Graph 1. Percentage incidence of Tibial Dyschondroplasia in male line used for production of commercial turkeys



Selection for foot pad health

Selection for increased foot pad health is a core part of the health selection objective for turkeys. The level of heritability for foot pad dermatitis (FPD) has been found to be low, in the range of 0.05-0.10 for turkeys, thus indicating that the management effects account for 90-95% of the observed variation. This means that genetic selection can improve foot pad health over time, but progress is moderate. What is highly important is that selecting purely for foot pad score, improves the clinical expression (i.e. aspects of skin quality), but does not necessarily target the individuals causing high moisture litter content. Indeed, Mayne et al (2007) showed that litter moisture alone is sufficient to trigger a development of FPD, and there were little difference in this regard between different commercially available strains.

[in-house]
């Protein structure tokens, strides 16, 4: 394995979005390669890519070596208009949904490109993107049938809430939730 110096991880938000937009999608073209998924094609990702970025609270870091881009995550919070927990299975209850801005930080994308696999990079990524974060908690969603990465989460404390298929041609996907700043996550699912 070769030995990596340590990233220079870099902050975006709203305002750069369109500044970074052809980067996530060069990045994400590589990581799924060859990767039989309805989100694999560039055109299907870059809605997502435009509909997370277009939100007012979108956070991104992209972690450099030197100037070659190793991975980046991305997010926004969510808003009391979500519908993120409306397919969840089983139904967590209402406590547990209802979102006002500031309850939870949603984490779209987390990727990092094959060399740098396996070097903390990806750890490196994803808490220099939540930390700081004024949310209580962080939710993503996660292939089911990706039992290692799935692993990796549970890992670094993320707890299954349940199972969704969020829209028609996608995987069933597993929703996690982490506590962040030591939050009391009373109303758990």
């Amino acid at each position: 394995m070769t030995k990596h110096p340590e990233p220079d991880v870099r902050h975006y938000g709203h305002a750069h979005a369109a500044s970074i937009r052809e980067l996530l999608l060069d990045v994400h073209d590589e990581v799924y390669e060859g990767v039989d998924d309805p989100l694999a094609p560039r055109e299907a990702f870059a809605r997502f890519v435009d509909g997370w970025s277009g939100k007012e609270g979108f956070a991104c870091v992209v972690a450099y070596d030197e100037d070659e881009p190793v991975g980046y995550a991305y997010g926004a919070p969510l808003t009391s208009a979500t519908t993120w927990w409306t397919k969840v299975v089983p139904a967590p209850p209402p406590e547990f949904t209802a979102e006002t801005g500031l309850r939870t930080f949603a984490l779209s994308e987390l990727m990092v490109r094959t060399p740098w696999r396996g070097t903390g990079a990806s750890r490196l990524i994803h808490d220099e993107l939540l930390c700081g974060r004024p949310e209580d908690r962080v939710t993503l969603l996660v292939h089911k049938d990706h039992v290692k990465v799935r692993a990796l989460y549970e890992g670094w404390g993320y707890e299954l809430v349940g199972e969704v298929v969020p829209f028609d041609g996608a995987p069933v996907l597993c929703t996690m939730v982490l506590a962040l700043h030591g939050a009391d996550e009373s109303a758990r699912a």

Thus, in order to maximise the progress through selection a two-pronged approach is taken:

1. Direct selection on FPD – each individual scored for foot pad health with the system as developed by Hocking group (Mayne et al, 2006).

2. Recording individual water intake – indicator trait for gut functionality and water retention ability.

The water intake data is recorded using a unique transponder based system developed by Aviagen Group which enables recording of each individual drinking session – the amount, duration and location. This data provides the crucial link between individual feed intake, individual water intake, litter moisture as well as the behaviour for both feeding and drinking. The quality of the data is reflected in a high heritability for water intake (h2=0.34), which is used for direct selection eliminating individual birds causing high moisture litter.